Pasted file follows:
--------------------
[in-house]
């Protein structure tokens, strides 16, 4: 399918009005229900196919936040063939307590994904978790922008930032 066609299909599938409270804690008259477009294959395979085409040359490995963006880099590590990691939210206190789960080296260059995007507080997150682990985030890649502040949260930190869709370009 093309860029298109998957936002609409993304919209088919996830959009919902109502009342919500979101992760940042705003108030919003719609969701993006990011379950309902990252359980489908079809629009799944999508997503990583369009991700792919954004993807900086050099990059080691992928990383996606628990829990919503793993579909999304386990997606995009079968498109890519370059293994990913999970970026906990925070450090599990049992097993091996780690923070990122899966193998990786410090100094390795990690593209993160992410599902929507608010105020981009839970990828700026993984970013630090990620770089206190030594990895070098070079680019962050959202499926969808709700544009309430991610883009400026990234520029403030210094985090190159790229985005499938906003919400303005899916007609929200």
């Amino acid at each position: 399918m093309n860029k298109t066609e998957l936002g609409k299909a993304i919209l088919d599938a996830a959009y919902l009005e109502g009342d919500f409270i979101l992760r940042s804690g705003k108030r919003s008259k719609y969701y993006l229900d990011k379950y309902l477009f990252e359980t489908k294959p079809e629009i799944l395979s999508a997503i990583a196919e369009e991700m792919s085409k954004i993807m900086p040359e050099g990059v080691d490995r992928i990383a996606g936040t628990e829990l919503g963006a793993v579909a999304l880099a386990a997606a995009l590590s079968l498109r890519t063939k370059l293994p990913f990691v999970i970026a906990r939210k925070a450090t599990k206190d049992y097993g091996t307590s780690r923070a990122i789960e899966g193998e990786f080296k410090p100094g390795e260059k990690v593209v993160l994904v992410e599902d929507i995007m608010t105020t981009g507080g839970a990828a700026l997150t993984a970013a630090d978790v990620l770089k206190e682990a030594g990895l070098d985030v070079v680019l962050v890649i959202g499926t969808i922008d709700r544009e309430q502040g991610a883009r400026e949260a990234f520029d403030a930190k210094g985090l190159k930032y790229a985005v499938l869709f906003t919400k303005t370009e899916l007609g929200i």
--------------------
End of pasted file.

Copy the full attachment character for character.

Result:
[in-house]
């Protein structure tokens, strides 16, 4: 399918009005229900196919936040063939307590994904978790922008930032 066609299909599938409270804690008259477009294959395979085409040359490995963006880099590590990691939210206190789960080296260059995007507080997150682990985030890649502040949260930190869709370009 093309860029298109998957936002609409993304919209088919996830959009919902109502009342919500979101992760940042705003108030919003719609969701993006990011379950309902990252359980489908079809629009799944999508997503990583369009991700792919954004993807900086050099990059080691992928990383996606628990829990919503793993579909999304386990997606995009079968498109890519370059293994990913999970970026906990925070450090599990049992097993091996780690923070990122899966193998990786410090100094390795990690593209993160992410599902929507608010105020981009839970990828700026993984970013630090990620770089206190030594990895070098070079680019962050959202499926969808709700544009309430991610883009400026990234520029403030210094985090190159790229985005499938906003919400303005899916007609929200």
């Amino acid at each position: 399918m093309n860029k298109t066609e998957l936002g609409k299909a993304i919209l088919d599938a996830a959009y919902l009005e109502g009342d919500f409270i979101l992760r940042s804690g705003k108030r919003s008259k719609y969701y993006l229900d990011k379950y309902l477009f990252e359980t489908k294959p079809e629009i799944l395979s999508a997503i990583a196919e369009e991700m792919s085409k954004i993807m900086p040359e050099g990059v080691d490995r992928i990383a996606g936040t628990e829990l919503g963006a793993v579909a999304l880099a386990a997606a995009l590590s079968l498109r890519t063939k370059l293994p990913f990691v999970i970026a906990r939210k925070a450090t599990k206190d049992y097993g091996t307590s780690r923070a990122i789960e899966g193998e990786f080296k410090p100094g390795e260059k990690v593209v993160l994904v992410e599902d929507i995007m608010t105020t981009g507080g839970a990828a700026l997150t993984a970013a630090d978790v990620l770089k206190e682990a030594g990895l070098d985030v070079v680019l962050v890649i959202g499926t969808i922008d709700r544009e309430q502040g991610a883009r400026e949260a990234f520029d403030a930190k210094g985090l190159k930032y790229a985005v499938l869709f906003t919400k303005t370009e899916l007609g929200i």